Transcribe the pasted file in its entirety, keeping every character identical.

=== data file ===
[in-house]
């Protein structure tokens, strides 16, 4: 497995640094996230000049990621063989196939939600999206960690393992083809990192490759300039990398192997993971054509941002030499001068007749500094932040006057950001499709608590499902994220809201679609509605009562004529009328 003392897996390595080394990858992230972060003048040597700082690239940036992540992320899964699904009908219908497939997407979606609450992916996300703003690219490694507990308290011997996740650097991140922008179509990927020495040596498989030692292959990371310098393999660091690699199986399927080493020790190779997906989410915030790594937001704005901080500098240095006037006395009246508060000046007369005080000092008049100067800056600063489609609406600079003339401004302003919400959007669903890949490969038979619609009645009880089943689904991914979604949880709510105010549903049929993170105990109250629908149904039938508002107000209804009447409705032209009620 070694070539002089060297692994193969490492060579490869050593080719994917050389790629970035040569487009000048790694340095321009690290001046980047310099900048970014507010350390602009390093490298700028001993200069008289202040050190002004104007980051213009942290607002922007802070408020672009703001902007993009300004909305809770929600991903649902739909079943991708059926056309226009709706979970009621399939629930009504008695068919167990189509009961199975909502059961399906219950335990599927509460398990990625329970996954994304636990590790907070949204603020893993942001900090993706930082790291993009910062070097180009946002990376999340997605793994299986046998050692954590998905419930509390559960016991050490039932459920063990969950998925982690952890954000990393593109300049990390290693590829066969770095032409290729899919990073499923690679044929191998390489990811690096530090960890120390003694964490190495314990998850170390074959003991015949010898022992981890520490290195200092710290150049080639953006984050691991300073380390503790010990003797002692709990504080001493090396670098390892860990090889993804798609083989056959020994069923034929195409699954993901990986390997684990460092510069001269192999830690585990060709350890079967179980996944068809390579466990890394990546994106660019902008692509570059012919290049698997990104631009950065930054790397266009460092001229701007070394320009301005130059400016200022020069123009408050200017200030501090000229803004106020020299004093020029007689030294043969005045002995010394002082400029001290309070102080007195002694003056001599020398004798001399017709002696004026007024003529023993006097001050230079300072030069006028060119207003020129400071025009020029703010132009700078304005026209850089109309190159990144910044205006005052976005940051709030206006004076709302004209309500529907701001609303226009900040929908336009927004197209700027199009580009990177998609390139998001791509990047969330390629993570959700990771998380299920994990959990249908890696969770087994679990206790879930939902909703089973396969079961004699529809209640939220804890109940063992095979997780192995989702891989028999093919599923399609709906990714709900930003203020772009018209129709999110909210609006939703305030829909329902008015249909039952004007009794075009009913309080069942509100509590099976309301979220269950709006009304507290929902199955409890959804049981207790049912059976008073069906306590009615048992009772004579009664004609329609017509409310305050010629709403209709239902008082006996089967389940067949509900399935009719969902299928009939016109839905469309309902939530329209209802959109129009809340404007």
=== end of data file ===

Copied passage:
[in-house]
């Protein structure tokens, strides 16, 4: 497995640094996230000049990621063989196939939600999206960690393992083809990192490759300039990398192997993971054509941002030499001068007749500094932040006057950001499709608590499902994220809201679609509605009562004529009328 003392897996390595080394990858992230972060003048040597700082690239940036992540992320899964699904009908219908497939997407979606609450992916996300703003690219490694507990308290011997996740650097991140922008179509990927020495040596498989030692292959990371310098393999660091690699199986399927080493020790190779997906989410915030790594937001704005901080500098240095006037006395009246508060000046007369005080000092008049100067800056600063489609609406600079003339401004302003919400959007669903890949490969038979619609009645009880089943689904991914979604949880709510105010549903049929993170105990109250629908149904039938508002107000209804009447409705032209009620 070694070539002089060297692994193969490492060579490869050593080719994917050389790629970035040569487009000048790694340095321009690290001046980047310099900048970014507010350390602009390093490298700028001993200069008289202040050190002004104007980051213009942290607002922007802070408020672009703001902007993009300004909305809770929600991903649902739909079943991708059926056309226009709706979970009621399939629930009504008695068919167990189509009961199975909502059961399906219950335990599927509460398990990625329970996954994304636990590790907070949204603020893993942001900090993706930082790291993009910062070097180009946002990376999340997605793994299986046998050692954590998905419930509390559960016991050490039932459920063990969950998925982690952890954000990393593109300049990390290693590829066969770095032409290729899919990073499923690679044929191998390489990811690096530090960890120390003694964490190495314990998850170390074959003991015949010898022992981890520490290195200092710290150049080639953006984050691991300073380390503790010990003797002692709990504080001493090396670098390892860990090889993804798609083989056959020994069923034929195409699954993901990986390997684990460092510069001269192999830690585990060709350890079967179980996944068809390579466990890394990546994106660019902008692509570059012919290049698997990104631009950065930054790397266009460092001229701007070394320009301005130059400016200022020069123009408050200017200030501090000229803004106020020299004093020029007689030294043969005045002995010394002082400029001290309070102080007195002694003056001599020398004798001399017709002696004026007024003529023993006097001050230079300072030069006028060119207003020129400071025009020029703010132009700078304005026209850089109309190159990144910044205006005052976005940051709030206006004076709302004209309500529907701001609303226009900040929908336009927004197209700027199009580009990177998609390139998001791509990047969330390629993570959700990771998380299920994990959990249908890696969770087994679990206790879930939902909703089973396969079961004699529809209640939220804890109940063992095979997780192995989702891989028999093919599923399609709906990714709900930003203020772009018209129709999110909210609006939703305030829909329902008015249909039952004007009794075009009913309080069942509100509590099976309301979220269950709006009304507290929902199955409890959804049981207790049912059976008073069906306590009615048992009772004579009664004609329609017509409310305050010629709403209709239902008082006996089967389940067949509900399935009719969902299928009939016109839905469309309902939530329209209802959109129009809340404007």